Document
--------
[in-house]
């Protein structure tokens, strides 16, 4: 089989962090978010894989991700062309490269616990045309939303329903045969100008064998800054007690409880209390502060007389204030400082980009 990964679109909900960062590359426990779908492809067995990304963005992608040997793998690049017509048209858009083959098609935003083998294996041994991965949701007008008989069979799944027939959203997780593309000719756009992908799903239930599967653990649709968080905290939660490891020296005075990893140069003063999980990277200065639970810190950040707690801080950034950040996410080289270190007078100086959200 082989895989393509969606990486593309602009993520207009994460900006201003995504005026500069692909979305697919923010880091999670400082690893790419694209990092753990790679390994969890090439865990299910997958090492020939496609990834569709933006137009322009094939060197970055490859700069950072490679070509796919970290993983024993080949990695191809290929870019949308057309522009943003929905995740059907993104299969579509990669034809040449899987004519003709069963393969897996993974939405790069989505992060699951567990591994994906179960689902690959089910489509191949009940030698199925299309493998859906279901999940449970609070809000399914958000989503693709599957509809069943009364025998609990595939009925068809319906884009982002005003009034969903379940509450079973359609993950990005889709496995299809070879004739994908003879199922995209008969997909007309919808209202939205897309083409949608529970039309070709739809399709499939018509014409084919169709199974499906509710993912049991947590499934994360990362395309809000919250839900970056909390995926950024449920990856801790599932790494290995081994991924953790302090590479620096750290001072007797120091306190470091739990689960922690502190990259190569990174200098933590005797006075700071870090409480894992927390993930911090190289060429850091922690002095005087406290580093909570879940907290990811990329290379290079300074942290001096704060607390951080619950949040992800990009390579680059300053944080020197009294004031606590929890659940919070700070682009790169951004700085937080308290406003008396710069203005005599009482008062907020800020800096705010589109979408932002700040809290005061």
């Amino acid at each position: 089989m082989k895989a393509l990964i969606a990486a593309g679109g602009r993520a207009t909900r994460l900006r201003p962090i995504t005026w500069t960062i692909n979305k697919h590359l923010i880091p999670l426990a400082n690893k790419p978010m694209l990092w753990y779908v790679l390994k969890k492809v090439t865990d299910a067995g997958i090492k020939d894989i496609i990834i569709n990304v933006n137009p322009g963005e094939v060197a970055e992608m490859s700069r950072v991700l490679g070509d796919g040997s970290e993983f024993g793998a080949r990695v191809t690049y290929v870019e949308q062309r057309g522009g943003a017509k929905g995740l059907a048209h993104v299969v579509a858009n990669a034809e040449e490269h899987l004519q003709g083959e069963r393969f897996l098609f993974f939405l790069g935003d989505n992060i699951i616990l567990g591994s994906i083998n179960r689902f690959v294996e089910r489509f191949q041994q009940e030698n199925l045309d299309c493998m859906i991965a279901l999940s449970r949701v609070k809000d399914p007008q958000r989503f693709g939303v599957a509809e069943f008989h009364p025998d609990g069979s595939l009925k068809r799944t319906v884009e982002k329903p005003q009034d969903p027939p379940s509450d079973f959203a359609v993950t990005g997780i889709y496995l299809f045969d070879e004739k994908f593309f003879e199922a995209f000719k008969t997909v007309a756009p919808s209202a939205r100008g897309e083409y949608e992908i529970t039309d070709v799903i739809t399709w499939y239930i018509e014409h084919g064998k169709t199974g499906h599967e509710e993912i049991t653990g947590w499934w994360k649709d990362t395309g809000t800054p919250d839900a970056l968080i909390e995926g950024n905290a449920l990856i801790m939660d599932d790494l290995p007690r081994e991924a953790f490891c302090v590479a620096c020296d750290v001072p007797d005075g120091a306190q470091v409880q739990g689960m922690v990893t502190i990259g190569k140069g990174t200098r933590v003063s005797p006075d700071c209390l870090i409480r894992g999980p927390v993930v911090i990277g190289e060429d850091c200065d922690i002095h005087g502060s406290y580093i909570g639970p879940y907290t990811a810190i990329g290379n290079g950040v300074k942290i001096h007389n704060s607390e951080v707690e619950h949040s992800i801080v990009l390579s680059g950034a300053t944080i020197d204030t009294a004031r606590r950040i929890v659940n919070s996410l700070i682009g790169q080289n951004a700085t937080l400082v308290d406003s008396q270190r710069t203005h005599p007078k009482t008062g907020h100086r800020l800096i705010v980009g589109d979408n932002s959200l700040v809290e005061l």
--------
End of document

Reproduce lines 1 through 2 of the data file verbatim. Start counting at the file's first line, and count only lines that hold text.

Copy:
[in-house]
């Protein structure tokens, strides 16, 4: 089989962090978010894989991700062309490269616990045309939303329903045969100008064998800054007690409880209390502060007389204030400082980009 990964679109909900960062590359426990779908492809067995990304963005992608040997793998690049017509048209858009083959098609935003083998294996041994991965949701007008008989069979799944027939959203997780593309000719756009992908799903239930599967653990649709968080905290939660490891020296005075990893140069003063999980990277200065639970810190950040707690801080950034950040996410080289270190007078100086959200 082989895989393509969606990486593309602009993520207009994460900006201003995504005026500069692909979305697919923010880091999670400082690893790419694209990092753990790679390994969890090439865990299910997958090492020939496609990834569709933006137009322009094939060197970055490859700069950072490679070509796919970290993983024993080949990695191809290929870019949308057309522009943003929905995740059907993104299969579509990669034809040449899987004519003709069963393969897996993974939405790069989505992060699951567990591994994906179960689902690959089910489509191949009940030698199925299309493998859906279901999940449970609070809000399914958000989503693709599957509809069943009364025998609990595939009925068809319906884009982002005003009034969903379940509450079973359609993950990005889709496995299809070879004739994908003879199922995209008969997909007309919808209202939205897309083409949608529970039309070709739809399709499939018509014409084919169709199974499906509710993912049991947590499934994360990362395309809000919250839900970056909390995926950024449920990856801790599932790494290995081994991924953790302090590479620096750290001072007797120091306190470091739990689960922690502190990259190569990174200098933590005797006075700071870090409480894992927390993930911090190289060429850091922690002095005087406290580093909570879940907290990811990329290379290079300074942290001096704060607390951080619950949040992800990009390579680059300053944080020197009294004031606590929890659940919070700070682009790169951004700085937080308290406003008396710069203005005599009482008062907020800020800096705010589109979408932002700040809290005061």